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Vietnam war era Phoenix Program patch

Started by Patchcollector , Jan 01 2011 07:41 PM

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#26 05B4S

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Posted 03 January 2011 - 08:02 AM

It may have been "secret" to the American people,(at the time)but the Vietnamese people were well aware of what was going on.Each side had their own version of this.Please read the article that I
posted here with the patch
. :thumbsup:



You mean the article that you posted but failed to give credit to it's author?

#27 8240th A.U.

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Posted 03 January 2011 - 09:47 AM

Some time ago,the same kind of controversy went up concerning the "sniper" patches from the VN era. Many people thought that no one would be suicidal enougth to wear such insignias in the field (basic commonsense I would say).

But they were worn ,and photo evidence was posted on this forum.

Yes, the "Phoenix" patches shown here are not the kind of crap that fakers currently crank out nowadays: one point for the genuine theory.
But their very existence is questionable for a covert ops:one point for the fake theory.
But many Special Forces ops were covert...and genuine patches do exist.
Etc,etc,etc.......

Without further evidence maybe we should simply admit that no one definitely knows if there was (or not) a patch made for the Phoenix program during the 4-5 years it went on.... Maybe, maybe not.
But for sure this topics is starting to get quite hot. :pinch:
Eric

Edited by 8240th A.U., 03 January 2011 - 10:05 AM.


#28 all-bull

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Posted 03 January 2011 - 09:49 AM

Gil,
I agree with what you said about these patches. Came out of nowhere...A very thin material...Yet, absolutely stunning hand-embroidery that could only be done by the best..But where or when? And how come there are only a few of these out there?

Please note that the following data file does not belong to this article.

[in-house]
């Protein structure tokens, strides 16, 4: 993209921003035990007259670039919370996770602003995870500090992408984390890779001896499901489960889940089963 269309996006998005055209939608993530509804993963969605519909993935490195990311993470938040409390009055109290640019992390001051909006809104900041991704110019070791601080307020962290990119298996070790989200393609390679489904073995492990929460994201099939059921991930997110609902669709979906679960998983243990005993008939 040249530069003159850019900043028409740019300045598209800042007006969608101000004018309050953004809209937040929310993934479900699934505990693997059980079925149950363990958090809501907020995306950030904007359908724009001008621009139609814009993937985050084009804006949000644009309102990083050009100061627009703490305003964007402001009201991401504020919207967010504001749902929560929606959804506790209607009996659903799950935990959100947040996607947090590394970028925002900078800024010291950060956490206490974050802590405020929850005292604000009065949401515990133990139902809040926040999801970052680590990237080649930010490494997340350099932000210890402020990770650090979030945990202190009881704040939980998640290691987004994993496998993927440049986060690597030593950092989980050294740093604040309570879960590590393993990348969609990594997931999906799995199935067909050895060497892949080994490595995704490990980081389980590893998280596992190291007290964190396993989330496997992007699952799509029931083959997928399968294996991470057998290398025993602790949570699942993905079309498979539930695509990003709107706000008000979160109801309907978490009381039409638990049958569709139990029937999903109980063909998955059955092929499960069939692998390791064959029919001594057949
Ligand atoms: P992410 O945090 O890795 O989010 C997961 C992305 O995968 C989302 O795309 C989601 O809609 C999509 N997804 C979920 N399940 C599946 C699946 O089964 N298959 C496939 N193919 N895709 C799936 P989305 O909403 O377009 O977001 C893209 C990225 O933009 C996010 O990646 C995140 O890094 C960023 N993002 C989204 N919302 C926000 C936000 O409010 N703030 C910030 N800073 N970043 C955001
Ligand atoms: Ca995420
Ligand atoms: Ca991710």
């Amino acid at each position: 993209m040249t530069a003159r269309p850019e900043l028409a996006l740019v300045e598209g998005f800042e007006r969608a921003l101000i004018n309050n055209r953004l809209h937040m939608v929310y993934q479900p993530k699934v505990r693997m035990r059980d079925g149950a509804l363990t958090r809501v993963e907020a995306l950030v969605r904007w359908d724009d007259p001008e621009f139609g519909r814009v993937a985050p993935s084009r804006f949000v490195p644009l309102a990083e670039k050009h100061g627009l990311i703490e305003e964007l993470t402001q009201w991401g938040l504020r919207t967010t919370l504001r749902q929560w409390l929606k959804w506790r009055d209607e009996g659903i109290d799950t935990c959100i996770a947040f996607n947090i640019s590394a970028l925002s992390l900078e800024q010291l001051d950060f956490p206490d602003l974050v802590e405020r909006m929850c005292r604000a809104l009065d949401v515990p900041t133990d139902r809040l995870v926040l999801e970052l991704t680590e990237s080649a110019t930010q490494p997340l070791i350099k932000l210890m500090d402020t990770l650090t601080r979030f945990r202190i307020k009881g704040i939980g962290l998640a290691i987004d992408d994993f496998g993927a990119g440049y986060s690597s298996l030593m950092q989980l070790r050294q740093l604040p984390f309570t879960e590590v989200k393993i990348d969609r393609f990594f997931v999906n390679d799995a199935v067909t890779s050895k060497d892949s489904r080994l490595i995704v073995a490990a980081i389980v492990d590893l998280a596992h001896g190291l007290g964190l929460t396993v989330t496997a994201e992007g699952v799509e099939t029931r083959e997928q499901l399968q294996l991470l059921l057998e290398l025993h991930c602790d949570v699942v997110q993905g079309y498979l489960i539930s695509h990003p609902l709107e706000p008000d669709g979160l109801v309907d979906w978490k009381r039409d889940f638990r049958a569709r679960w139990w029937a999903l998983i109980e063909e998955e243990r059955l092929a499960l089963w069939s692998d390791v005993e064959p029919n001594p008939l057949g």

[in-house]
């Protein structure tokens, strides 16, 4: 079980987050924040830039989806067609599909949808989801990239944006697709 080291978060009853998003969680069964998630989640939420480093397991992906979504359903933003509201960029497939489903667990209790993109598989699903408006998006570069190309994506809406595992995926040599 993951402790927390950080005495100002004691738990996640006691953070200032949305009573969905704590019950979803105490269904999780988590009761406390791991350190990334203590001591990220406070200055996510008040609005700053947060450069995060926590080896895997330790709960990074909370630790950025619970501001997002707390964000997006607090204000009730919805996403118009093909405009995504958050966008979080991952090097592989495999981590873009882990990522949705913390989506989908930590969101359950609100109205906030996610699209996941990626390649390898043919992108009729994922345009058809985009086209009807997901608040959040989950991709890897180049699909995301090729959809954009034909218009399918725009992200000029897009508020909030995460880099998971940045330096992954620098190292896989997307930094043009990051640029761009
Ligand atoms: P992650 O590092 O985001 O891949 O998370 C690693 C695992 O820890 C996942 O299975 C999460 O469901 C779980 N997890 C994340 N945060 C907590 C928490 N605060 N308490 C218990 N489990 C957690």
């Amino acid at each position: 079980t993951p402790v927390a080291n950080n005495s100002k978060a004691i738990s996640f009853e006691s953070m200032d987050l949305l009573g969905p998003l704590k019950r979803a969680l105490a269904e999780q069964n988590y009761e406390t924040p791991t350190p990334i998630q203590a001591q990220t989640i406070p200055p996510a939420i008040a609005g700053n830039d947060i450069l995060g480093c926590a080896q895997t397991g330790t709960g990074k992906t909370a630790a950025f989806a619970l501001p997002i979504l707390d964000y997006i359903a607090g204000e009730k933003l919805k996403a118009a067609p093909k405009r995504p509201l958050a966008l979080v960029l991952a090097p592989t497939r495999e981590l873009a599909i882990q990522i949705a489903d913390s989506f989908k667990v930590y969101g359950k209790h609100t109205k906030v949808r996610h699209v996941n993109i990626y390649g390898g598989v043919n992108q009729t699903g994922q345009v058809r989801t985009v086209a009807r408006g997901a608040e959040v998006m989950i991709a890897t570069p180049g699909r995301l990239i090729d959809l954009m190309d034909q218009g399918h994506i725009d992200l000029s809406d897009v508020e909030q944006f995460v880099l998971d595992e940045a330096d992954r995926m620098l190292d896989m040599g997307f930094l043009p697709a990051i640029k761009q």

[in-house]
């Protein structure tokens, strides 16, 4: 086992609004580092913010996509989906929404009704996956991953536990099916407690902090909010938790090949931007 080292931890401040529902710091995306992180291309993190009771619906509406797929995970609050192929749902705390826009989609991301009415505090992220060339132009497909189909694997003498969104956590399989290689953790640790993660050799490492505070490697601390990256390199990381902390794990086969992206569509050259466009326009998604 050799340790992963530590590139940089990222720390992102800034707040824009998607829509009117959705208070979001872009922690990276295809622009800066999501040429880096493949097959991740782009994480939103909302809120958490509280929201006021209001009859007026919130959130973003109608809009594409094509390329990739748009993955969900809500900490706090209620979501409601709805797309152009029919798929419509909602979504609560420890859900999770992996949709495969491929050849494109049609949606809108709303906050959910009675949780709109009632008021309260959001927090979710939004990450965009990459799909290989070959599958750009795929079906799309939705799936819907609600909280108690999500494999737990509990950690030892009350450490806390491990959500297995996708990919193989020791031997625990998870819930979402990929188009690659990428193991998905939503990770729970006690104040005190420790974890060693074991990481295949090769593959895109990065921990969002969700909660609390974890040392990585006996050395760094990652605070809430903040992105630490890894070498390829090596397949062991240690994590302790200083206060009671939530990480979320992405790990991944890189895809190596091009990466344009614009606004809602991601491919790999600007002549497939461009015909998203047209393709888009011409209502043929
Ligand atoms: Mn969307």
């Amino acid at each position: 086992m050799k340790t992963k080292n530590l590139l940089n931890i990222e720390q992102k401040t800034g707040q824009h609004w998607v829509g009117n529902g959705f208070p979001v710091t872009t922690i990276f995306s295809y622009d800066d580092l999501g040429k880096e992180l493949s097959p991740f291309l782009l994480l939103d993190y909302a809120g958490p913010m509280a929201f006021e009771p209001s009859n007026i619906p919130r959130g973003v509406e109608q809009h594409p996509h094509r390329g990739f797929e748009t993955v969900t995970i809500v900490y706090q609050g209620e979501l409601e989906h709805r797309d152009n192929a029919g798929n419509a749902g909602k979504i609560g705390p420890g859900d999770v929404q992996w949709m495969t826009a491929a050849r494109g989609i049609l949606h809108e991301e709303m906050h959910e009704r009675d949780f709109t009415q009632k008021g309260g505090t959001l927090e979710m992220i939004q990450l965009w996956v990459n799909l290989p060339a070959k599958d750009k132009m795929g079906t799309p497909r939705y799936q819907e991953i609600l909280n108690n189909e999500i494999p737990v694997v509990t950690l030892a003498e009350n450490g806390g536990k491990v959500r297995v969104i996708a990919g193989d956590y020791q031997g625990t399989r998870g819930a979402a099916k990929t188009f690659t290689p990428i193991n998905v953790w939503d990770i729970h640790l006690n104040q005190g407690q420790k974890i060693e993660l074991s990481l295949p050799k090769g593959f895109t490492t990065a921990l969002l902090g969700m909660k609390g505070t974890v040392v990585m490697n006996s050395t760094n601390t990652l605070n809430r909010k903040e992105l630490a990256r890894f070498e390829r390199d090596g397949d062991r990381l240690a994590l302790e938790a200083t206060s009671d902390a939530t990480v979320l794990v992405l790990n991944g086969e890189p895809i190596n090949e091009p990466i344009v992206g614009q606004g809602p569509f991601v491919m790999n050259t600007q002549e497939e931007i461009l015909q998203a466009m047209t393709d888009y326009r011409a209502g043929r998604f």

There are also some period beercan devices with the Phoenix on them. I was going to post them, but now I fear that this topic may become an endless argument which seems to happen more and more on Vietnam related patches and uniforms.

What I would like to share is this propaganda leaflet, which I presume was handed out to Vietnamese civilians. It clearly shows the bird.

It is pictured in Gary Murtha's Phoenix Program book, 1994. A really great book with history, and pictures of propaganda, documents, patches, badges, etc. Not sure how many books he had put out, but I'm sure not many.

I will also include another page of the book, which I found interesting. A patch and a certificate. Just thought I would share.

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#29 all-bull

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Posted 03 January 2011 - 09:51 AM

translation:

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#30 all-bull

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Posted 03 January 2011 - 09:52 AM

Another page of the book. For some reason, my computer would not let me rotate this one.

I also have another leaflet with "Phoenix Program" written on it, but does not have the bird.

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Edited by all-bull, 03 January 2011 - 09:57 AM.


#31 snake36bravo

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Posted 03 January 2011 - 10:01 AM

I'll stay out of everything else and just focus on the patches presented here.

While the two examples shown are nicely done from the front there is just an awful lot of thread on the backs that I typically dont see on wartime hand embroidered pocket patches. The patch makers were capable of producing extremely complex designs from the front but when you turn a patch over you see a minimal use of threading on the back. Even the cruder made patches exhibit this same trait. The Phoenix patches in this thread might look nice and of course the connection the Phoenix Program is selling point but I have serious doubts about their originality.

I'm posting the backs of two well made hand embroidered patches to illustrate my point about what to expect in a hand embroidered pocket patch made during the war. Cobra NETT and 158th AHC.

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  • 158TH_ASSAULT_HELICOPTER_COMPANY__2.jpg


#32 snake36bravo

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Posted 03 January 2011 - 10:06 AM

Contrast two known originals with the details I've mentioned on Hand Embroidered examples with the back of this. Notice the back is just as vibrant as the front where you should expect to see outlines or what amounts to a sort of connect the dots sparing use of line work.

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Edited by snake36bravo, 03 January 2011 - 10:08 AM.


#33 all-bull

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Posted 03 January 2011 - 10:06 AM